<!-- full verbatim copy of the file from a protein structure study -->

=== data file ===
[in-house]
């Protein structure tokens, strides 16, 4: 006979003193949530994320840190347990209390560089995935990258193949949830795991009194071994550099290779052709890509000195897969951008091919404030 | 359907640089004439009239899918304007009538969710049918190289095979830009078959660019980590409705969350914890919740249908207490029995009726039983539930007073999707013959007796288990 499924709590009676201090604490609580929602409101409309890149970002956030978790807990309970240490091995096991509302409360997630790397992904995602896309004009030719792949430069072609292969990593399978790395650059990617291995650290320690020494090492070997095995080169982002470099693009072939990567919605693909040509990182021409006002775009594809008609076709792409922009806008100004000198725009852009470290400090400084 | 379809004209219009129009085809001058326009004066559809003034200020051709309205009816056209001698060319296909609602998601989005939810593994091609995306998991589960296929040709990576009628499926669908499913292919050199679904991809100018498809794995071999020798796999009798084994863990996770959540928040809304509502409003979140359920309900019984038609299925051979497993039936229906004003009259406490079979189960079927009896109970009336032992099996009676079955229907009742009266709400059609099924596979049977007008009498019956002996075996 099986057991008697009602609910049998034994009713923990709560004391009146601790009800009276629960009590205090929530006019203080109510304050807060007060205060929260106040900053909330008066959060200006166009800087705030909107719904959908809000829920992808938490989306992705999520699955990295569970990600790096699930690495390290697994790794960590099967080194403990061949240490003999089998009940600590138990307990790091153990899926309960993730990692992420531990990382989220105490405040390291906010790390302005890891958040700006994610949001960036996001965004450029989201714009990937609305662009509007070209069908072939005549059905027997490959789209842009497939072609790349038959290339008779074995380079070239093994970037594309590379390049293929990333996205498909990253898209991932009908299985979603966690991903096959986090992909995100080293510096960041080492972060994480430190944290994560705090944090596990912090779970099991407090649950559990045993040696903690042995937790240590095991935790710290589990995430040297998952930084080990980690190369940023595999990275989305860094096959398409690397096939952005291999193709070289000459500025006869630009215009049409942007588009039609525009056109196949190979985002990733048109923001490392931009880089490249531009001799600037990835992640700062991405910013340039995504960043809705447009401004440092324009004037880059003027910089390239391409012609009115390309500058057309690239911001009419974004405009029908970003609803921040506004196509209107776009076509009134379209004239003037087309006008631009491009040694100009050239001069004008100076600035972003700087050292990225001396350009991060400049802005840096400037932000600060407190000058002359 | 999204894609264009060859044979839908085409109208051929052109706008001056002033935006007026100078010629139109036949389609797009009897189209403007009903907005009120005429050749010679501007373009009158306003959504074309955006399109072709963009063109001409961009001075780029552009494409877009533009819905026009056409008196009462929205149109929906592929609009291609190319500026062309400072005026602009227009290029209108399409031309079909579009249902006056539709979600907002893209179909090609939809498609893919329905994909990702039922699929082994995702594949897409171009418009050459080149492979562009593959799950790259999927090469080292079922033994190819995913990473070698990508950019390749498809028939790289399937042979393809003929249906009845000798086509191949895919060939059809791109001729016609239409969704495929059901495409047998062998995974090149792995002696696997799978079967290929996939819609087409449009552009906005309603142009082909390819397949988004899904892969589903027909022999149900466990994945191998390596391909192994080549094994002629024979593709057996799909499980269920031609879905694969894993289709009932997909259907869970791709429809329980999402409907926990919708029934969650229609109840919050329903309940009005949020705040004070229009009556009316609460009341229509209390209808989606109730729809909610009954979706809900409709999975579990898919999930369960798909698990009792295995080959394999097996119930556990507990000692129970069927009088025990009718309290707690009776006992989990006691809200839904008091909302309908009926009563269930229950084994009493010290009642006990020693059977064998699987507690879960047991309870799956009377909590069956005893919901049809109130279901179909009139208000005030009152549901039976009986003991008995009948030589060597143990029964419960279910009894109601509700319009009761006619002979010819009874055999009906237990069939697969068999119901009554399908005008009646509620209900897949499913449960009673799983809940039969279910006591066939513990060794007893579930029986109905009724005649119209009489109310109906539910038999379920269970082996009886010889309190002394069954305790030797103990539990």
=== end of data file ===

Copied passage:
[in-house]
């Protein structure tokens, strides 16, 4: 006979003193949530994320840190347990209390560089995935990258193949949830795991009194071994550099290779052709890509000195897969951008091919404030 | 359907640089004439009239899918304007009538969710049918190289095979830009078959660019980590409705969350914890919740249908207490029995009726039983539930007073999707013959007796288990 499924709590009676201090604490609580929602409101409309890149970002956030978790807990309970240490091995096991509302409360997630790397992904995602896309004009030719792949430069072609292969990593399978790395650059990617291995650290320690020494090492070997095995080169982002470099693009072939990567919605693909040509990182021409006002775009594809008609076709792409922009806008100004000198725009852009470290400090400084 | 379809004209219009129009085809001058326009004066559809003034200020051709309205009816056209001698060319296909609602998601989005939810593994091609995306998991589960296929040709990576009628499926669908499913292919050199679904991809100018498809794995071999020798796999009798084994863990996770959540928040809304509502409003979140359920309900019984038609299925051979497993039936229906004003009259406490079979189960079927009896109970009336032992099996009676079955229907009742009266709400059609099924596979049977007008009498019956002996075996 099986057991008697009602609910049998034994009713923990709560004391009146601790009800009276629960009590205090929530006019203080109510304050807060007060205060929260106040900053909330008066959060200006166009800087705030909107719904959908809000829920992808938490989306992705999520699955990295569970990600790096699930690495390290697994790794960590099967080194403990061949240490003999089998009940600590138990307990790091153990899926309960993730990692992420531990990382989220105490405040390291906010790390302005890891958040700006994610949001960036996001965004450029989201714009990937609305662009509007070209069908072939005549059905027997490959789209842009497939072609790349038959290339008779074995380079070239093994970037594309590379390049293929990333996205498909990253898209991932009908299985979603966690991903096959986090992909995100080293510096960041080492972060994480430190944290994560705090944090596990912090779970099991407090649950559990045993040696903690042995937790240590095991935790710290589990995430040297998952930084080990980690190369940023595999990275989305860094096959398409690397096939952005291999193709070289000459500025006869630009215009049409942007588009039609525009056109196949190979985002990733048109923001490392931009880089490249531009001799600037990835992640700062991405910013340039995504960043809705447009401004440092324009004037880059003027910089390239391409012609009115390309500058057309690239911001009419974004405009029908970003609803921040506004196509209107776009076509009134379209004239003037087309006008631009491009040694100009050239001069004008100076600035972003700087050292990225001396350009991060400049802005840096400037932000600060407190000058002359 | 999204894609264009060859044979839908085409109208051929052109706008001056002033935006007026100078010629139109036949389609797009009897189209403007009903907005009120005429050749010679501007373009009158306003959504074309955006399109072709963009063109001409961009001075780029552009494409877009533009819905026009056409008196009462929205149109929906592929609009291609190319500026062309400072005026602009227009290029209108399409031309079909579009249902006056539709979600907002893209179909090609939809498609893919329905994909990702039922699929082994995702594949897409171009418009050459080149492979562009593959799950790259999927090469080292079922033994190819995913990473070698990508950019390749498809028939790289399937042979393809003929249906009845000798086509191949895919060939059809791109001729016609239409969704495929059901495409047998062998995974090149792995002696696997799978079967290929996939819609087409449009552009906005309603142009082909390819397949988004899904892969589903027909022999149900466990994945191998390596391909192994080549094994002629024979593709057996799909499980269920031609879905694969894993289709009932997909259907869970791709429809329980999402409907926990919708029934969650229609109840919050329903309940009005949020705040004070229009009556009316609460009341229509209390209808989606109730729809909610009954979706809900409709999975579990898919999930369960798909698990009792295995080959394999097996119930556990507990000692129970069927009088025990009718309290707690009776006992989990006691809200839904008091909302309908009926009563269930229950084994009493010290009642006990020693059977064998699987507690879960047991309870799956009377909590069956005893919901049809109130279901179909009139208000005030009152549901039976009986003991008995009948030589060597143990029964419960279910009894109601509700319009009761006619002979010819009874055999009906237990069939697969068999119901009554399908005008009646509620209900897949499913449960009673799983809940039969279910006591066939513990060794007893579930029986109905009724005649119209009489109310109906539910038999379920269970082996009886010889309190002394069954305790030797103990539990």